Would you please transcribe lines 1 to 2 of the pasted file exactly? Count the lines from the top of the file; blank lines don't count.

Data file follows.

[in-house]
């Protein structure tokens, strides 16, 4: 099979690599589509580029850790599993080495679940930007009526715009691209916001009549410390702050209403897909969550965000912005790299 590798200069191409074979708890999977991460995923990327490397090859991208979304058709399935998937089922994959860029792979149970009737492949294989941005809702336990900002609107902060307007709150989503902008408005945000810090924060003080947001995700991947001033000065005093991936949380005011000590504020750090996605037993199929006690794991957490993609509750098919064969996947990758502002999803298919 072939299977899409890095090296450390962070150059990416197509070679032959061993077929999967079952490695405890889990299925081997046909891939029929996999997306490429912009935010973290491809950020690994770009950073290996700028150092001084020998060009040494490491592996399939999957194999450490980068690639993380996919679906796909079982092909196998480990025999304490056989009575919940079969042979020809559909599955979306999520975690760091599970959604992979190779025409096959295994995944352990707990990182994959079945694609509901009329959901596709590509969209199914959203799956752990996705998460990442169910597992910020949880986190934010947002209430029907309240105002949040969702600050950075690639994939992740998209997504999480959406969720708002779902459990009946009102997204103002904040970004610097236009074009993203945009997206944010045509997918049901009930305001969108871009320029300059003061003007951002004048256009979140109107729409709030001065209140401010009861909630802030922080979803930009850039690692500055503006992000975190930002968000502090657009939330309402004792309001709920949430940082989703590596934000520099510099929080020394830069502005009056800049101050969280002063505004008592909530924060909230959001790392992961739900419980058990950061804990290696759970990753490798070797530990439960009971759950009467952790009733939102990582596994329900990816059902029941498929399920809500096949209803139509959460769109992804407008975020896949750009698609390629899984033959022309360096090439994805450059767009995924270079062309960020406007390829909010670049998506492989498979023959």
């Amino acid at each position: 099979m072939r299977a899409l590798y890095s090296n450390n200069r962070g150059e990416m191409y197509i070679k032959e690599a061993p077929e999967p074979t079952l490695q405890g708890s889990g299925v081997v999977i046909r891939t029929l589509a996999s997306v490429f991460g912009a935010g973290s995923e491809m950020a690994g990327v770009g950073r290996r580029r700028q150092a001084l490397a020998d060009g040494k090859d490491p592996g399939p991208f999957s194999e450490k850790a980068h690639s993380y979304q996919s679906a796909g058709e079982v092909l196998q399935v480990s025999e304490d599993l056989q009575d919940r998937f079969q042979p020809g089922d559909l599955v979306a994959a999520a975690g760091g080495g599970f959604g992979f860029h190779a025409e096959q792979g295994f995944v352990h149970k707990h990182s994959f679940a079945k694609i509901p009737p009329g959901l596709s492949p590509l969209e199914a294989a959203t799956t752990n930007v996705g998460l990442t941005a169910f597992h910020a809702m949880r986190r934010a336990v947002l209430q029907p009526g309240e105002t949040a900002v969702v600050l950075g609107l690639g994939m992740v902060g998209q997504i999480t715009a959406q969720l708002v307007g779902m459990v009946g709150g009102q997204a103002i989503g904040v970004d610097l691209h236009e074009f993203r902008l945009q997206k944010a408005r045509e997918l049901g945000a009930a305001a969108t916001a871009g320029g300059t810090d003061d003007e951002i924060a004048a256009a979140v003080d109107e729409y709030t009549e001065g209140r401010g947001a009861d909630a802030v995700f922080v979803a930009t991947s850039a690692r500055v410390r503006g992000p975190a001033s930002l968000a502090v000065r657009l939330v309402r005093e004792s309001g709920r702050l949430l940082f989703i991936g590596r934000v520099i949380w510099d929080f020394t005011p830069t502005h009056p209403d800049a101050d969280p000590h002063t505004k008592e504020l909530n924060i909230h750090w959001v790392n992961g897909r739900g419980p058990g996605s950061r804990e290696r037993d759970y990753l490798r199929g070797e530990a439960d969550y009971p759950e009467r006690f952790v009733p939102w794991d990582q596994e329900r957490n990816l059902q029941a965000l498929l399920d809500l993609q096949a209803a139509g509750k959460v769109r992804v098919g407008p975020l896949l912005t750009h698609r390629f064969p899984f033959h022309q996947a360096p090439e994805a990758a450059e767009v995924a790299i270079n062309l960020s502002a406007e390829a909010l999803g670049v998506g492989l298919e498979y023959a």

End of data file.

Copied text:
[in-house]
């Protein structure tokens, strides 16, 4: 099979690599589509580029850790599993080495679940930007009526715009691209916001009549410390702050209403897909969550965000912005790299 590798200069191409074979708890999977991460995923990327490397090859991208979304058709399935998937089922994959860029792979149970009737492949294989941005809702336990900002609107902060307007709150989503902008408005945000810090924060003080947001995700991947001033000065005093991936949380005011000590504020750090996605037993199929006690794991957490993609509750098919064969996947990758502002999803298919 072939299977899409890095090296450390962070150059990416197509070679032959061993077929999967079952490695405890889990299925081997046909891939029929996999997306490429912009935010973290491809950020690994770009950073290996700028150092001084020998060009040494490491592996399939999957194999450490980068690639993380996919679906796909079982092909196998480990025999304490056989009575919940079969042979020809559909599955979306999520975690760091599970959604992979190779025409096959295994995944352990707990990182994959079945694609509901009329959901596709590509969209199914959203799956752990996705998460990442169910597992910020949880986190934010947002209430029907309240105002949040969702600050950075690639994939992740998209997504999480959406969720708002779902459990009946009102997204103002904040970004610097236009074009993203945009997206944010045509997918049901009930305001969108871009320029300059003061003007951002004048256009979140109107729409709030001065209140401010009861909630802030922080979803930009850039690692500055503006992000975190930002968000502090657009939330309402004792309001709920949430940082989703590596934000520099510099929080020394830069502005009056800049101050969280002063505004008592909530924060909230959001790392992961739900419980058990950061804990290696759970990753490798070797530990439960009971759950009467952790009733939102990582596994329900990816059902029941498929399920809500096949209803139509959460769109992804407008975020896949750009698609390629899984033959022309360096090439994805450059767009995924270079062309960020406007390829909010670049998506492989498979023959």